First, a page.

Wear your seatbelt as market volatility returns

-- | 24/07/2018

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Olivia Engel: Sure. I think active quantitative investing means different things to different people. But to us, there are three main pillars of what it means. So, the first one is, firstly, about being active. So, active means seeking alpha, seeking excess returns wherever we can find them because we know that there are inefficiencies in the market everywhere.

The second thing is about the quant side. So, this is about using market breadth to its fullest advantage. So, it's finding ways of objectively measuring expected returns, finding ways to help you measure things that enable you to forecast expected returns over thousands of companies, so you can really preserve the breadth that the market offers you and keep your expected returns objective in the way that they are measured.

The third thing that's really important is that actually when it comes to forming expected returns about companies, it has to make intuitive investment sense. It's not just about statistical relationships between input data and stock returns. It's actually about fundamental characteristics that we like about companies that would make sense to any investor. So, quality characteristics, balance sheet quality, earnings quality, solvency, valuations. So, what valuation metrics can we use to evaluate, and form expected returns. These are fundamental ideas that matter, and they always have to take front stage prominence when we are coming up with ways of forecasting stocks.

Yes, I love that analogy in thinking about protecting yourself from volatility. It's very difficult to know when volatility events happen. I mean, the reason markets react the way they do when events happen is because they didn't see it coming. It's just like if you are driving you don't wait until you are about to have an accident to put your seatbelt on. You wear it all the time. So, cushioning your portfolio from market volatility, I think, has evolved over the years because of the macro environment we are in.

So, if I just draw on the kind of macro environment we've been in since the global financial crisis, we've been in one which has been very tentative economic growth. And in an economic downturn period, traditional defensive parts of the market look like utilities, real estate, infrastructure, consumer staples. Those types of industries are really very defensive when there's an economic downturn. But looking down the barrel about macroeconomic cycle would come, we are looking at an environment where there could be inflationary pressures, where interest rates are starting to rise and might do so over a number of years. And so, what it takes to be defensive has really changed versus history.

So, if you think about the exposure to inflation risk, you really need other types of exposures in your portfolio such as cyclical exposures, maybe from the technology sector in global equities or you might need some exposure to real assets mining companies which are very good at protecting against inflation. From the perspective of rising interest rates, having some exposure to financial companies that are positively leveraged to a rising interest rate environment is also an important balancing act with some of the more traditional defensive exposures. So, if you have exposure to banks, some insurance companies, that can help you in a period of rising interest rates.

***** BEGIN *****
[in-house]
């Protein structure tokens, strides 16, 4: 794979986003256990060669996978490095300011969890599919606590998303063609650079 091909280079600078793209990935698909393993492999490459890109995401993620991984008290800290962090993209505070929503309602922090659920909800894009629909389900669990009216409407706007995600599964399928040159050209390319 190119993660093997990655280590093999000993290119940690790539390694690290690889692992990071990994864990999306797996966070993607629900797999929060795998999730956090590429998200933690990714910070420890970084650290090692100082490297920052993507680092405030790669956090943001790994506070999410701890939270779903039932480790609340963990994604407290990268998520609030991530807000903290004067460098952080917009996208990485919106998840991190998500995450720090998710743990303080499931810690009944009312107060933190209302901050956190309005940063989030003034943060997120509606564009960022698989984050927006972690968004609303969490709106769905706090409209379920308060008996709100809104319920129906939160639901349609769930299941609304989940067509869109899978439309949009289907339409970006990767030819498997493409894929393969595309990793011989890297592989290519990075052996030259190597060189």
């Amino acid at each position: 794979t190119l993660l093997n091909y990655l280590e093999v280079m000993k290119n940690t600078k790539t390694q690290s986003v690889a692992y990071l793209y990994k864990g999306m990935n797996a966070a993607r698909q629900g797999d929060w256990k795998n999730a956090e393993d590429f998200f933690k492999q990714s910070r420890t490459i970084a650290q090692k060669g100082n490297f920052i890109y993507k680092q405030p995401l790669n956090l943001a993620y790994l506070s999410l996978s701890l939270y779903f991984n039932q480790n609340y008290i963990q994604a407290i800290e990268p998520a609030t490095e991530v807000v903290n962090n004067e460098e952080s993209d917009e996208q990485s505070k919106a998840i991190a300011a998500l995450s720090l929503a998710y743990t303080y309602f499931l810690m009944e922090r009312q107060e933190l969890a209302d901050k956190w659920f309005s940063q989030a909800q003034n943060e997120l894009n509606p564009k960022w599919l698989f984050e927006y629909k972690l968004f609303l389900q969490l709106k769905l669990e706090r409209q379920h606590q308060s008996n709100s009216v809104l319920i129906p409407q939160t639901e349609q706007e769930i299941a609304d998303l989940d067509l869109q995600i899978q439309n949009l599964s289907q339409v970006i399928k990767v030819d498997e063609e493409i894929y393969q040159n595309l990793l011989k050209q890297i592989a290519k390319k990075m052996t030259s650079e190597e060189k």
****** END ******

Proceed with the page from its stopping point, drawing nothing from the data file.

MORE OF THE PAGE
So, we've designed a strategy which both looks to perform strongly in all different market environments, but we also are trying to achieve a lower volatility profile than the market offers because equities is a risky asset class. So, if we can reduce the volatility for our clients, that helps them to benefit from compounding. If markets fall less, then when markets rebound, you get the benefit of compounding. So, the way we do that is to both assess individual stocks from an expected return context. So, we are looking for cheaper companies, high-quality, strong balance sheets improving earnings, but we also estimate how volatility we expect companies to be. And so, if there are two companies with an equal expected return, we will prefer the company which has a lower expected volatility. And when you put companies together into a portfolio context with that goal, you can end up getting a lower volatility profile than the market overall. And so, if we do get a market downturn where there's an economic decline below expectations and the market falls as a result of that, then having this focus on volatility in addition to return, we can lower the expected drawdown or negative return that the market might have for investors and that's certainly what we are aiming to do.

We are looking for a smoother return profile, as smoother return profile as possible. And there are a number of companies out there when you look for those ingredients which are strong margins, improving outlook, strong balance sheets, cash flow, reasonable valuations, coupled with expected volatility being lower, you can really find companies that exhibit that profile that we are looking for.

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